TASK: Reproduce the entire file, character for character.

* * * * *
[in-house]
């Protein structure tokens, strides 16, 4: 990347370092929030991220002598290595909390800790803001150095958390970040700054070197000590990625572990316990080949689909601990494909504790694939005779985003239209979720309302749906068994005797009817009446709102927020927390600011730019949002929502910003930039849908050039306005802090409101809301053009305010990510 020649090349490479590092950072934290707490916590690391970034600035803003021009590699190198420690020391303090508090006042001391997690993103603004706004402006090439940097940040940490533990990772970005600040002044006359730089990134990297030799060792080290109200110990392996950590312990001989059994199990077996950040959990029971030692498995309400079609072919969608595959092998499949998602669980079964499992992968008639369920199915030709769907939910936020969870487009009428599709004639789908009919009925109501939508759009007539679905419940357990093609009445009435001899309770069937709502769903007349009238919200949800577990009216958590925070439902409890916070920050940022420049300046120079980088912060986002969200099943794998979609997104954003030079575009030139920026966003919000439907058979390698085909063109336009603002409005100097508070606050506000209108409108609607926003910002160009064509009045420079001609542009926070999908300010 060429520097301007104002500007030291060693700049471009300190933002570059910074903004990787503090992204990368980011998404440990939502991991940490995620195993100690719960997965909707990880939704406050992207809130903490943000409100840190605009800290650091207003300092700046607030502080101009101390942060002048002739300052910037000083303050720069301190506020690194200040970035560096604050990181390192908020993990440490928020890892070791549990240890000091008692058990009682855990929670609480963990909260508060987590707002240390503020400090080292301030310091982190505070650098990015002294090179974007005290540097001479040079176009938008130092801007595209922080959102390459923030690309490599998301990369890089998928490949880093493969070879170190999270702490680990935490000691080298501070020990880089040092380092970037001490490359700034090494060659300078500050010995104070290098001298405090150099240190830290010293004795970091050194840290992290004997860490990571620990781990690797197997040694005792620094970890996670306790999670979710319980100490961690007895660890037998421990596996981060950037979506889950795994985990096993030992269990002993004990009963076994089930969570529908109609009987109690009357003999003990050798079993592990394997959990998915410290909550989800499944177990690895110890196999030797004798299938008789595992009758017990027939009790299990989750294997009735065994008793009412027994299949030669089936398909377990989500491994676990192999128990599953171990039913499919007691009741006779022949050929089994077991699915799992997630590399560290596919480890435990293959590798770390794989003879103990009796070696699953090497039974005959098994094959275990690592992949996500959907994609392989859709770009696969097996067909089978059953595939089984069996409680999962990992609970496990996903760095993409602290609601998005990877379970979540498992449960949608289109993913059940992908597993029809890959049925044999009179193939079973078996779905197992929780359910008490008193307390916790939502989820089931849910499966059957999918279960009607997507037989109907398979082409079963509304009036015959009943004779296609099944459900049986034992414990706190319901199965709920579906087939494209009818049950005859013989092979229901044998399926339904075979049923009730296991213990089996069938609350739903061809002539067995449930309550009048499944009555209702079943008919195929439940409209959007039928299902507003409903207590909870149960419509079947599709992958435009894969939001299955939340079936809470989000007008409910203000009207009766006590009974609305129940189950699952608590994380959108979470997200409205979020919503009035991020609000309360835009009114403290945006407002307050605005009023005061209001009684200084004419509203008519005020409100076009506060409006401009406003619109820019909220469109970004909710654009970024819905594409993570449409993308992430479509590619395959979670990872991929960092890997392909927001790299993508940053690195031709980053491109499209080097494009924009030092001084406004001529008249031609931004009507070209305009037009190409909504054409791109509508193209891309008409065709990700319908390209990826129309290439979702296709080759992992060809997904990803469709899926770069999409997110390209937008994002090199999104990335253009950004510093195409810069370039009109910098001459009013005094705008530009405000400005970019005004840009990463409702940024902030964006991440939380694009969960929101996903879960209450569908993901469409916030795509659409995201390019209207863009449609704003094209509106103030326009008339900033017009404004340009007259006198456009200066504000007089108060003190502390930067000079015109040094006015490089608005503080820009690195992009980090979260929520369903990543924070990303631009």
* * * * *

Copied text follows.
[in-house]
């Protein structure tokens, strides 16, 4: 990347370092929030991220002598290595909390800790803001150095958390970040700054070197000590990625572990316990080949689909601990494909504790694939005779985003239209979720309302749906068994005797009817009446709102927020927390600011730019949002929502910003930039849908050039306005802090409101809301053009305010990510 020649090349490479590092950072934290707490916590690391970034600035803003021009590699190198420690020391303090508090006042001391997690993103603004706004402006090439940097940040940490533990990772970005600040002044006359730089990134990297030799060792080290109200110990392996950590312990001989059994199990077996950040959990029971030692498995309400079609072919969608595959092998499949998602669980079964499992992968008639369920199915030709769907939910936020969870487009009428599709004639789908009919009925109501939508759009007539679905419940357990093609009445009435001899309770069937709502769903007349009238919200949800577990009216958590925070439902409890916070920050940022420049300046120079980088912060986002969200099943794998979609997104954003030079575009030139920026966003919000439907058979390698085909063109336009603002409005100097508070606050506000209108409108609607926003910002160009064509009045420079001609542009926070999908300010 060429520097301007104002500007030291060693700049471009300190933002570059910074903004990787503090992204990368980011998404440990939502991991940490995620195993100690719960997965909707990880939704406050992207809130903490943000409100840190605009800290650091207003300092700046607030502080101009101390942060002048002739300052910037000083303050720069301190506020690194200040970035560096604050990181390192908020993990440490928020890892070791549990240890000091008692058990009682855990929670609480963990909260508060987590707002240390503020400090080292301030310091982190505070650098990015002294090179974007005290540097001479040079176009938008130092801007595209922080959102390459923030690309490599998301990369890089998928490949880093493969070879170190999270702490680990935490000691080298501070020990880089040092380092970037001490490359700034090494060659300078500050010995104070290098001298405090150099240190830290010293004795970091050194840290992290004997860490990571620990781990690797197997040694005792620094970890996670306790999670979710319980100490961690007895660890037998421990596996981060950037979506889950795994985990096993030992269990002993004990009963076994089930969570529908109609009987109690009357003999003990050798079993592990394997959990998915410290909550989800499944177990690895110890196999030797004798299938008789595992009758017990027939009790299990989750294997009735065994008793009412027994299949030669089936398909377990989500491994676990192999128990599953171990039913499919007691009741006779022949050929089994077991699915799992997630590399560290596919480890435990293959590798770390794989003879103990009796070696699953090497039974005959098994094959275990690592992949996500959907994609392989859709770009696969097996067909089978059953595939089984069996409680999962990992609970496990996903760095993409602290609601998005990877379970979540498992449960949608289109993913059940992908597993029809890959049925044999009179193939079973078996779905197992929780359910008490008193307390916790939502989820089931849910499966059957999918279960009607997507037989109907398979082409079963509304009036015959009943004779296609099944459900049986034992414990706190319901199965709920579906087939494209009818049950005859013989092979229901044998399926339904075979049923009730296991213990089996069938609350739903061809002539067995449930309550009048499944009555209702079943008919195929439940409209959007039928299902507003409903207590909870149960419509079947599709992958435009894969939001299955939340079936809470989000007008409910203000009207009766006590009974609305129940189950699952608590994380959108979470997200409205979020919503009035991020609000309360835009009114403290945006407002307050605005009023005061209001009684200084004419509203008519005020409100076009506060409006401009406003619109820019909220469109970004909710654009970024819905594409993570449409993308992430479509590619395959979670990872991929960092890997392909927001790299993508940053690195031709980053491109499209080097494009924009030092001084406004001529008249031609931004009507070209305009037009190409909504054409791109509508193209891309008409065709990700319908390209990826129309290439979702296709080759992992060809997904990803469709899926770069999409997110390209937008994002090199999104990335253009950004510093195409810069370039009109910098001459009013005094705008530009405000400005970019005004840009990463409702940024902030964006991440939380694009969960929101996903879960209450569908993901469409916030795509659409995201390019209207863009449609704003094209509106103030326009008339900033017009404004340009007259006198456009200066504000007089108060003190502390930067000079015109040094006015490089608005503080820009690195992009980090979260929520369903990543924070990303631009």